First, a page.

I concur strongly with the opinions of professional interrogators like Colonel Stewart Herrington, and victims of torture like Senator John McCain. If you want consistent, accurate and reliable intelligence, be inquisitive, analytical, patient but most of all professional, amiable and compassionate.

Who will complain about the new world-wide embrace of torture? America has justified it legally at the highest levels of government. Even worse, the administration has selectively leaked supposed successes of the water board such as the alleged Khalid Sheik Mohammed confessions. However, in the same breath the CIA sources for the Washington Post noted that in Mohammed's case they got information but "not all of it reliable." Of course, when you waterboard you get all the magic answers you want -because remember, the subject will talk. They all talk! Anyone strapped down will say anything, absolutely anything to get the torture to stop. Torture. Does. Not. Work.

According to the President, this is not a torture, so future torturers in other countries now have an American legal basis to perform the acts. Every hostile intelligence agency and terrorist in the world will consider it a viable tool, which can be used with impunity. It has been turned into perfectly acceptable behavior for information finding.

A torture victim can be made to say anything by an evil nation that does not abide by humanity, morality, treaties or rule of law. Today we are on the verge of becoming that nation. Is it possible that September 11 hurt us so much that we have decided to gladly adopt the tools of KGB, the Khmer Rouge, the Nazi Gestapo, the North Vietnamese, the North Koreans and the Burmese Junta?

What next if the waterboarding on a critical the captive doesn't work and you have a timetable to stop the "ticking bomb" scenario? Electric shock to the genitals? Taking a pregnant woman and electrocuting the fetus inside her? Executing a captive's children in front of him? Dropping live people from an airplane over the ocean? It has all been done by governments seeking information. All claimed the same need to stop the ticking bomb. It is not a far leap from torture to murder, especially if the subject is defiant. Are we —to trade our nation's soul for tactical intelligence?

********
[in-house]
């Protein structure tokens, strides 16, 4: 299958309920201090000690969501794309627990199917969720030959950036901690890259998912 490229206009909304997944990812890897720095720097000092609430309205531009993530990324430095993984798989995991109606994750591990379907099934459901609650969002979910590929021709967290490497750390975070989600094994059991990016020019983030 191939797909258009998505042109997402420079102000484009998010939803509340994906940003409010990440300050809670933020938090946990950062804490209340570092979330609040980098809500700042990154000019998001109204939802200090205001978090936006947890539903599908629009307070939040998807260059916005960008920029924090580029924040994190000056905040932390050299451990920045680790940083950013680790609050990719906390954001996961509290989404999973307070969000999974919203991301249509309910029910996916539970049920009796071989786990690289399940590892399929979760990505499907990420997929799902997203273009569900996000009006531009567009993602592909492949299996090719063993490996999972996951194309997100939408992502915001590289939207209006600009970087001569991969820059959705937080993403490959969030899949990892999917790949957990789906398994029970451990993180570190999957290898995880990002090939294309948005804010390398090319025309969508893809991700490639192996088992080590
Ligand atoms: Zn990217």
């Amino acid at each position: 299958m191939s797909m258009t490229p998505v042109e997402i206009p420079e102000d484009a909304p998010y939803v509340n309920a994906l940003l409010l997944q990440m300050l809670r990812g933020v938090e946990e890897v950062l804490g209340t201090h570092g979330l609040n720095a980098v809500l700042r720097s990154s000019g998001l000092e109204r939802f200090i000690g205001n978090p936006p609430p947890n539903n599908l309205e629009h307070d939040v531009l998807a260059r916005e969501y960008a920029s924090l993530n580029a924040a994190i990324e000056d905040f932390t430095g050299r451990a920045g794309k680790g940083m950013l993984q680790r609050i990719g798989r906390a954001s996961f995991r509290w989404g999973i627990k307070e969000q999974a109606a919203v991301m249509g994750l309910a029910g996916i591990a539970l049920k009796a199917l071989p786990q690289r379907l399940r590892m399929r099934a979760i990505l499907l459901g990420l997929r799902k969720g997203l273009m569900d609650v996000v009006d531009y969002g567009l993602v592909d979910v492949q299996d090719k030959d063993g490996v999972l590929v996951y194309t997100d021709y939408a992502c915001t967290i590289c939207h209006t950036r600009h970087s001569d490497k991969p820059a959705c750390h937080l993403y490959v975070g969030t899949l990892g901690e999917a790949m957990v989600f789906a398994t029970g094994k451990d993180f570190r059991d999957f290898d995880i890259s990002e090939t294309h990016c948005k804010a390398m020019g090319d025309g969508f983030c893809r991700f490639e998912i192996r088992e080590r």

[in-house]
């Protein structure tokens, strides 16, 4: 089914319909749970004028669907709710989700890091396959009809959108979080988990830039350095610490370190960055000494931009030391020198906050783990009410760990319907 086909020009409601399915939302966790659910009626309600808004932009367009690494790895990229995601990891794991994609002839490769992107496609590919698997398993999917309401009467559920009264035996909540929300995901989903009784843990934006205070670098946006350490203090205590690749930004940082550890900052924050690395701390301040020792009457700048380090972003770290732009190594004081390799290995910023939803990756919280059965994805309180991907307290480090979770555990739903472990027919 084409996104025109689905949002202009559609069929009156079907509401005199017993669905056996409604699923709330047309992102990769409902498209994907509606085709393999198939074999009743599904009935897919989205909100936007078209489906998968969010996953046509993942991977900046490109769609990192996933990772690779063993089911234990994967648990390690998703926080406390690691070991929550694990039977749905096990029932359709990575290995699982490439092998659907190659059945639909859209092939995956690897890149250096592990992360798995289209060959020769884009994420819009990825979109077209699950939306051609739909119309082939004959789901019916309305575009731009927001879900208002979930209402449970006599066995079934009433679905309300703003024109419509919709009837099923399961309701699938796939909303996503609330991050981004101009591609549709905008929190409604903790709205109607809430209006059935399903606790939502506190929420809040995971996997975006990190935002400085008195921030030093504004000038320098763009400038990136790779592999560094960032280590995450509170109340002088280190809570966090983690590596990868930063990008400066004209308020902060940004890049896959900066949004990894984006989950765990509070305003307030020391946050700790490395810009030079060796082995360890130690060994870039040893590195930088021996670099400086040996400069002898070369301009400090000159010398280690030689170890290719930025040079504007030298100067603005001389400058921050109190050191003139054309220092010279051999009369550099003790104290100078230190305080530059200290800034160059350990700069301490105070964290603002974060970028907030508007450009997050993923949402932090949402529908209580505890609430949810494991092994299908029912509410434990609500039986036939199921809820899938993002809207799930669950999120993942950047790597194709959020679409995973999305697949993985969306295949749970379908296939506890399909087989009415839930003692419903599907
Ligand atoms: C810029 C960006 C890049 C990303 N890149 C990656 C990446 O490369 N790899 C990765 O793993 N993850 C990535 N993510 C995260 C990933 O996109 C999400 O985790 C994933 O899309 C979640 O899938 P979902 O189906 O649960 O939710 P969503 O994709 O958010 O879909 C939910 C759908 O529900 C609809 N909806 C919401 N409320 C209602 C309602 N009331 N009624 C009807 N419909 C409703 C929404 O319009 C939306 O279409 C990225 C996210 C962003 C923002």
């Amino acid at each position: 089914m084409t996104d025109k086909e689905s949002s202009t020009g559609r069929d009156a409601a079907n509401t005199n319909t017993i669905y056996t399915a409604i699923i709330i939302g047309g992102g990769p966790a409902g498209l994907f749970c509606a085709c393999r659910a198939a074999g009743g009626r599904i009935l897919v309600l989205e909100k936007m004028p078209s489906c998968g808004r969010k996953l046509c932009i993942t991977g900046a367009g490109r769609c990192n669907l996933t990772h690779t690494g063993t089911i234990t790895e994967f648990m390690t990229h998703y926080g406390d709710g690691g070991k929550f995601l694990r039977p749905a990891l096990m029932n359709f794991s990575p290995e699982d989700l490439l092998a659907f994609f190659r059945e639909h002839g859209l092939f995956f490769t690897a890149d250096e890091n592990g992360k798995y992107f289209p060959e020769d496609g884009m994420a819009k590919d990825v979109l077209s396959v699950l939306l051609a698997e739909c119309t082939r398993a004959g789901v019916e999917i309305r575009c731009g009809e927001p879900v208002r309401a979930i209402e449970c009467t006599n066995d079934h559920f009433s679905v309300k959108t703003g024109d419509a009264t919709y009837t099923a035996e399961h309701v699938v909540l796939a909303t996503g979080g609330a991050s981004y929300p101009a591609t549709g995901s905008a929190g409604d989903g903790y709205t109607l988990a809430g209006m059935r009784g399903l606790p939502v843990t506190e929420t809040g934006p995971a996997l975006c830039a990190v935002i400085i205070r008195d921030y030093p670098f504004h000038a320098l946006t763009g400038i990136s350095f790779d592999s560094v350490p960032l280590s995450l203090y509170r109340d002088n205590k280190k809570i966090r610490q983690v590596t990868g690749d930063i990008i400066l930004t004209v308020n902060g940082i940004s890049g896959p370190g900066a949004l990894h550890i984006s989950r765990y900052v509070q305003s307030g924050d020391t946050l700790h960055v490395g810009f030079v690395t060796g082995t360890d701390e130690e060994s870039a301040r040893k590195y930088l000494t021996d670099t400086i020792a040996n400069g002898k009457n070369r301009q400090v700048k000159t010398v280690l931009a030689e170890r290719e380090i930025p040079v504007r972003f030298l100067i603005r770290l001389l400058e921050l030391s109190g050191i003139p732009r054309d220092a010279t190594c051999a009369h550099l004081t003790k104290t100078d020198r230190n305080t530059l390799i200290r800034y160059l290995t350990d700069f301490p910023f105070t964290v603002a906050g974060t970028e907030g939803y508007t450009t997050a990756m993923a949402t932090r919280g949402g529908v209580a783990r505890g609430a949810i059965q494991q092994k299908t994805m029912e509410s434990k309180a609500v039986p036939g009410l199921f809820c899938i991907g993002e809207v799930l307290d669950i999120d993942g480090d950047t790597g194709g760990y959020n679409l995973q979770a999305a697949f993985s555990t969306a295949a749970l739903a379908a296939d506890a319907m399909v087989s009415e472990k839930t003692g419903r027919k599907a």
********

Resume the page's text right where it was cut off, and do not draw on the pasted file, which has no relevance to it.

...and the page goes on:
Is There a Place for the Waterboard?

Yes. The waterboard must go back to the realm of SERE training our operators, soldiers, sailors, airmen and Marines. We must now double our efforts to prepare for its inevitable and uncontrolled use of by our future enemies.

Until recently, only a few countries considered it effective. Now American use of the waterboard as an interrogation tool has assuredly guaranteed that our service members and agents who are captured or detained by future enemies will be subject to it as part of the most routine interrogations. Forget threats, poor food, the occasional face slap and sexual assaults. This was not a dignified 'taking off the gloves'; this was descending to the level of our opposition in an equally brutish and ugly way. Waterboarding will be one our future enemy's go-to techniques because we took the gloves off to brutal interrogation. Now our enemies will take the gloves off and thank us for it.